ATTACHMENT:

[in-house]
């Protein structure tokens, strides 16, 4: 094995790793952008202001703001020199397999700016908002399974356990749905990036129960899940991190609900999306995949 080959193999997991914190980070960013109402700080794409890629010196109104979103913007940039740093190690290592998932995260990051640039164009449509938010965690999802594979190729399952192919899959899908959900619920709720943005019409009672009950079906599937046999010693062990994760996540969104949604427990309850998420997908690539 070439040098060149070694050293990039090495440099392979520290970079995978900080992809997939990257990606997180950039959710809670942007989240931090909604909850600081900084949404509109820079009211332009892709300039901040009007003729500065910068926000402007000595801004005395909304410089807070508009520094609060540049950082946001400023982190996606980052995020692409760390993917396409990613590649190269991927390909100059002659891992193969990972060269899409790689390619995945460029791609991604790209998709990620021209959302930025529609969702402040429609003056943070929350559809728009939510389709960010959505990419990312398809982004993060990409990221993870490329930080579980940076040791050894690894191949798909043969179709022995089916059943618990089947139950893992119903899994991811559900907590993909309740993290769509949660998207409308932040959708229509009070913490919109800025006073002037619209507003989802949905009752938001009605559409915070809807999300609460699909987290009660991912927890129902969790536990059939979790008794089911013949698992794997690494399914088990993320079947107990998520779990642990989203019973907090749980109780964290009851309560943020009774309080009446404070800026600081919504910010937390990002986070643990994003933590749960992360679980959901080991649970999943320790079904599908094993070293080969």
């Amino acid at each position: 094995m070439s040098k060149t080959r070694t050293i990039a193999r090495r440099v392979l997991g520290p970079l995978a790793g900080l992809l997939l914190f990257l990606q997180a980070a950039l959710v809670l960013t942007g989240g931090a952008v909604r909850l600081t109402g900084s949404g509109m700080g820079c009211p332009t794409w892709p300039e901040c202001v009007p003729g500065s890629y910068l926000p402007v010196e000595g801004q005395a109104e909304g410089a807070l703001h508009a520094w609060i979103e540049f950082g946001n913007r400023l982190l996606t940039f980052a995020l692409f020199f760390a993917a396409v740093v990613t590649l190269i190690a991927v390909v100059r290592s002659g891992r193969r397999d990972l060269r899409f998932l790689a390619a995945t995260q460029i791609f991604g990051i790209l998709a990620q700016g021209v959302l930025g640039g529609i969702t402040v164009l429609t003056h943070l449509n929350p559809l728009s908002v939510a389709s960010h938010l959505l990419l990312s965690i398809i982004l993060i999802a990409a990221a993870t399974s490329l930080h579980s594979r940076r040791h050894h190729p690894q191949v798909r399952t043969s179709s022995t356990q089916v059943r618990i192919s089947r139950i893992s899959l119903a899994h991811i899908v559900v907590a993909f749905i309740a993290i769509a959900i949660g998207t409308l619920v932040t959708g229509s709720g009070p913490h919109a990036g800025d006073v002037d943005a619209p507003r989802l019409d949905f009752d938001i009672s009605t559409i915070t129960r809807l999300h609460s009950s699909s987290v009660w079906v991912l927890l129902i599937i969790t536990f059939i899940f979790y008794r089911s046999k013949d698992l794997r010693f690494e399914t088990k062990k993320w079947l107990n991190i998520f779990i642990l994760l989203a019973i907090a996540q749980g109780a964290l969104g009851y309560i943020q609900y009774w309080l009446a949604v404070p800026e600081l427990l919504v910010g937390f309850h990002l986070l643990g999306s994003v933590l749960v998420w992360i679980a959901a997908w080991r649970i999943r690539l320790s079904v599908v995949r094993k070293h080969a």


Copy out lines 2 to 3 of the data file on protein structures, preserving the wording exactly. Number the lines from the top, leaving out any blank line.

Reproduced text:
């Protein structure tokens, strides 16, 4: 094995790793952008202001703001020199397999700016908002399974356990749905990036129960899940991190609900999306995949 080959193999997991914190980070960013109402700080794409890629010196109104979103913007940039740093190690290592998932995260990051640039164009449509938010965690999802594979190729399952192919899959899908959900619920709720943005019409009672009950079906599937046999010693062990994760996540969104949604427990309850998420997908690539 070439040098060149070694050293990039090495440099392979520290970079995978900080992809997939990257990606997180950039959710809670942007989240931090909604909850600081900084949404509109820079009211332009892709300039901040009007003729500065910068926000402007000595801004005395909304410089807070508009520094609060540049950082946001400023982190996606980052995020692409760390993917396409990613590649190269991927390909100059002659891992193969990972060269899409790689390619995945460029791609991604790209998709990620021209959302930025529609969702402040429609003056943070929350559809728009939510389709960010959505990419990312398809982004993060990409990221993870490329930080579980940076040791050894690894191949798909043969179709022995089916059943618990089947139950893992119903899994991811559900907590993909309740993290769509949660998207409308932040959708229509009070913490919109800025006073002037619209507003989802949905009752938001009605559409915070809807999300609460699909987290009660991912927890129902969790536990059939979790008794089911013949698992794997690494399914088990993320079947107990998520779990642990989203019973907090749980109780964290009851309560943020009774309080009446404070800026600081919504910010937390990002986070643990994003933590749960992360679980959901080991649970999943320790079904599908094993070293080969």
């Amino acid at each position: 094995m070439s040098k060149t080959r070694t050293i990039a193999r090495r440099v392979l997991g520290p970079l995978a790793g900080l992809l997939l914190f990257l990606q997180a980070a950039l959710v809670l960013t942007g989240g931090a952008v909604r909850l600081t109402g900084s949404g509109m700080g820079c009211p332009t794409w892709p300039e901040c202001v009007p003729g500065s890629y910068l926000p402007v010196e000595g801004q005395a109104e909304g410089a807070l703001h508009a520094w609060i979103e540049f950082g946001n913007r400023l982190l996606t940039f980052a995020l692409f020199f760390a993917a396409v740093v990613t590649l190269i190690a991927v390909v100059r290592s002659g891992r193969r397999d990972l060269r899409f998932l790689a390619a995945t995260q460029i791609f991604g990051i790209l998709a990620q700016g021209v959302l930025g640039g529609i969702t402040v164009l429609t003056h943070l449509n929350p559809l728009s908002v939510a389709s960010h938010l959505l990419l990312s965690i398809i982004l993060i999802a990409a990221a993870t399974s490329l930080h579980s594979r940076r040791h050894h190729p690894q191949v798909r399952t043969s179709s022995t356990q089916v059943r618990i192919s089947r139950i893992s899959l119903a899994h991811i899908v559900v907590a993909f749905i309740a993290i769509a959900i949660g998207t409308l619920v932040t959708g229509s709720g009070p913490h919109a990036g800025d006073v002037d943005a619209p507003r989802l019409d949905f009752d938001i009672s009605t559409i915070t129960r809807l999300h609460s009950s699909s987290v009660w079906v991912l927890l129902i599937i969790t536990f059939i899940f979790y008794r089911s046999k013949d698992l794997r010693f690494e399914t088990k062990k993320w079947l107990n991190i998520f779990i642990l994760l989203a019973i907090a996540q749980g109780a964290l969104g009851y309560i943020q609900y009774w309080l009446a949604v404070p800026e600081l427990l919504v910010g937390f309850h990002l986070l643990g999306s994003v933590l749960v998420w992360i679980a959901a997908w080991r649970i999943r690539l320790s079904v599908v995949r094993k070293h080969a």